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It is an understatement to say that I am a lifelong fan of Joni Mitchell. More like devotee, reverent student. At twelve years old, I discovered “Blue” and “Song to a Seagull” in my mom’s box of old records, and ever since Joni Mitchell has been like a family member to me, the High Priestess presiding over my dawning musicianship from the very beginning. I even had a dream once where Joni, my mom, and my grandmother and I were all sitting in a circle talking, and Joni turned and looked at me, like, “What are you up to in your life?”; though I’ve never even been in a room with her, she is family to me, connected through that silver cord of sound that can link the heart and thoughts of one person to another across time and space.
I still remember when I first heard “A Case of You.” I had started learning guitar earlier that year, but when I tried learning a few of Joni’s songs, it turned out the “Blue” songbook in our piano bench was only reductions with oversimplified chord progressions, and it didn’t sound right. I went to the music store and left with the Joni Mitchell Anthology, which for the most part had the real tunings she used for each song. I never looked back.
Learning Joni’s songs was like following a treasure map to all these sonorities that were completely outside the music on pop radio. On her use of sus chords, which she called chords of inquiry, she expressed the open-ended questions in her life (see Joni Mitchell: In Her Own Words). This openness to the grey and in-between is what she has also called “the poetic stance.”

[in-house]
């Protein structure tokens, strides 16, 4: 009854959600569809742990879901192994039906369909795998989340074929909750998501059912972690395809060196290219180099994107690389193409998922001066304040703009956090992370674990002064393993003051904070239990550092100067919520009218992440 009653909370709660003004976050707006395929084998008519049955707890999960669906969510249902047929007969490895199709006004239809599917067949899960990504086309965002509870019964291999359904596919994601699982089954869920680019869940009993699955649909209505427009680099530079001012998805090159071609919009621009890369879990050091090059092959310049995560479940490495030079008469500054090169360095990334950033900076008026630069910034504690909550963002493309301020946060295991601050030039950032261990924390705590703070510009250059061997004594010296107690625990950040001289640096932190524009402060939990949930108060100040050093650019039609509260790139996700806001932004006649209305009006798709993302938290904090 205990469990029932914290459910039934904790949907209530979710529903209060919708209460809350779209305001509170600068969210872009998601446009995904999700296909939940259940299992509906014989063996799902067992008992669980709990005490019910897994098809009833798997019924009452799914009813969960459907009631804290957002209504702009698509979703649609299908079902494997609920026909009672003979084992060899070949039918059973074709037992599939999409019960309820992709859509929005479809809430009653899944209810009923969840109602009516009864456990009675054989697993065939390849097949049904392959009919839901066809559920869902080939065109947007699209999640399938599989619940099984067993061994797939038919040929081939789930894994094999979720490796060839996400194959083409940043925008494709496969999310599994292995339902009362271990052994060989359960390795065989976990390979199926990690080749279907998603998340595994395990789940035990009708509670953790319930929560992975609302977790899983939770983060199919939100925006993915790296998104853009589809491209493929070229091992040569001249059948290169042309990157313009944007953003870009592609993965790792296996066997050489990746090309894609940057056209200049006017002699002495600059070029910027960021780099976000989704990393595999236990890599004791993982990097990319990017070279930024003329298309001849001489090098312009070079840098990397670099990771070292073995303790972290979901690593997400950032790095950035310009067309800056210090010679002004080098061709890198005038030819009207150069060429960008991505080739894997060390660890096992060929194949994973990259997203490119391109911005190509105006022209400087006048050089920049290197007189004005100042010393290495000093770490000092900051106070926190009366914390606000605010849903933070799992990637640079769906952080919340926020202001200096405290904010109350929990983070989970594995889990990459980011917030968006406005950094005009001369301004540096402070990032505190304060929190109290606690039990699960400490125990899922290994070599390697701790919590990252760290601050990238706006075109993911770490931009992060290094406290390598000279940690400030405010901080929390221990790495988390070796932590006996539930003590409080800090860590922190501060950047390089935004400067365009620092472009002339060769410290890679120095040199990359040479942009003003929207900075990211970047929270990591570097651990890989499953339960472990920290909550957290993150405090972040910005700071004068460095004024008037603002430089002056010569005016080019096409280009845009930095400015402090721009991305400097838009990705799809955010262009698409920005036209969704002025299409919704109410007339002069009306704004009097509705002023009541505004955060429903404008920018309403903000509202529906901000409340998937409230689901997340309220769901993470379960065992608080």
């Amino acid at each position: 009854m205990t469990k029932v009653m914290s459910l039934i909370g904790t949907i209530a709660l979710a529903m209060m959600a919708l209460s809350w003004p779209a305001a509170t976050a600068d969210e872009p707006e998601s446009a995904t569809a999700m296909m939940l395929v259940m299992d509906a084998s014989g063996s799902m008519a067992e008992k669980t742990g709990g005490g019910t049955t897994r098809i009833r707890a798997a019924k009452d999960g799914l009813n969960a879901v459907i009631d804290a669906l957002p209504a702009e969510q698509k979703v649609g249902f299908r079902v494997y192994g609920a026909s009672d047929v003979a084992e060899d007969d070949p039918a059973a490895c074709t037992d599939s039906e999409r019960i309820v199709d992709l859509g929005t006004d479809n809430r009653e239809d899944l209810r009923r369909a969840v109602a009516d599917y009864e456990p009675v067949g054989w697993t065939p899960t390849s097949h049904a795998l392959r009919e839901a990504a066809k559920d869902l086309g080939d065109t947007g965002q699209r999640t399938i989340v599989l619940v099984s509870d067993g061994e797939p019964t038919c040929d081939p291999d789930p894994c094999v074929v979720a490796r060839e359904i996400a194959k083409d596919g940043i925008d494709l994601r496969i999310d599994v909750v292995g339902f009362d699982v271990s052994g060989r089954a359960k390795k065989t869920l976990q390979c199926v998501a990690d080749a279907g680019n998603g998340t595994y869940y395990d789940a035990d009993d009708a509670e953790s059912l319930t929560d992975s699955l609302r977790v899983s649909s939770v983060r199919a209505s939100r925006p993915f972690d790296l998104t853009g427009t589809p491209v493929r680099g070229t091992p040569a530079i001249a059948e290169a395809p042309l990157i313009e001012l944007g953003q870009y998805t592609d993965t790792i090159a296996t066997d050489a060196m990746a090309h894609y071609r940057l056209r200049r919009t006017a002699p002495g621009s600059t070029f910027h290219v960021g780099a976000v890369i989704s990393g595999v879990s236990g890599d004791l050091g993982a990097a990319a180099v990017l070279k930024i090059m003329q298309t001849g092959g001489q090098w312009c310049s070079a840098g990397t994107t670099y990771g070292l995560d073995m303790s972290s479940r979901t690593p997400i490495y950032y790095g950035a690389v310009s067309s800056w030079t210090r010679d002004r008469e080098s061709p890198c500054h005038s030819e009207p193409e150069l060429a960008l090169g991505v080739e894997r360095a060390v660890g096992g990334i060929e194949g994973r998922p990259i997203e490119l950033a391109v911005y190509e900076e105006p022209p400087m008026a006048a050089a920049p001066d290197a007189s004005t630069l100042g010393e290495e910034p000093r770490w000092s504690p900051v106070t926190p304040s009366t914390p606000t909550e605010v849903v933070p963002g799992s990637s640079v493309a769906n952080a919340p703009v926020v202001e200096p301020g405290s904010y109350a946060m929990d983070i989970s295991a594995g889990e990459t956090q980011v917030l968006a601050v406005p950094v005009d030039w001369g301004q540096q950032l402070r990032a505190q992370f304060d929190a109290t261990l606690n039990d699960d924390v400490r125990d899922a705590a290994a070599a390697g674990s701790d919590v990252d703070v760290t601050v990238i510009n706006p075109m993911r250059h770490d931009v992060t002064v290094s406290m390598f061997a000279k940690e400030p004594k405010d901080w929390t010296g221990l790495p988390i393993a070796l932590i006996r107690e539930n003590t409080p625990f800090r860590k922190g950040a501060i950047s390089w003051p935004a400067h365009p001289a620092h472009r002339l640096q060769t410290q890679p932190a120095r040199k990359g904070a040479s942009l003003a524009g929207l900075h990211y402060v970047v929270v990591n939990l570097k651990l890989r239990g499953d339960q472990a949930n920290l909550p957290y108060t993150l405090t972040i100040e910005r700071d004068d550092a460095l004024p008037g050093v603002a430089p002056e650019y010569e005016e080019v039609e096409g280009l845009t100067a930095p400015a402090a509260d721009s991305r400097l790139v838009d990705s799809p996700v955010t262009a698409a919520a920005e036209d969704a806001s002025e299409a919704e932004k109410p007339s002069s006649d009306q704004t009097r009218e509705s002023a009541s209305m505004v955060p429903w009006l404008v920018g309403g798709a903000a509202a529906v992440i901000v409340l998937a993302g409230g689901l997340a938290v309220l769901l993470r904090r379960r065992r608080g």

Though she was often critiqued for veering towards jazz later in her career, she actually grew up on jazz (see Herbie Hancock’s book Possibilities for a great story on their collaborations, or check out her collaboration with Charles Mingus: Mingus). Though Joni was drawn to folk music to showcase her lyrics, deep down, she was always a jazzer in her harmonic sensibility and her forms.
Of course I had no idea about any of this as an angstful preteen writing bad poetry; I just knew I heard something in her music that felt true to me, and I had to follow it. That feeling propelled me down musty thrift store aisles, pawing through bins of old records trying to find all her other albums Clouds, For the Roses, Court & Spark, and Miles of Aisles: each album an entire world to get lost within. In addition to the distinct musical sound, there was also the visceral and visual spectacle of her lyrics: her frank account of multiple love affairs, her independence, her politics, her commentary on the various pop culture movements and the cultural revolutions of the times. None of this is often represented with much accuracy or intelligence in much of popular culture, whether in the 70’s or today.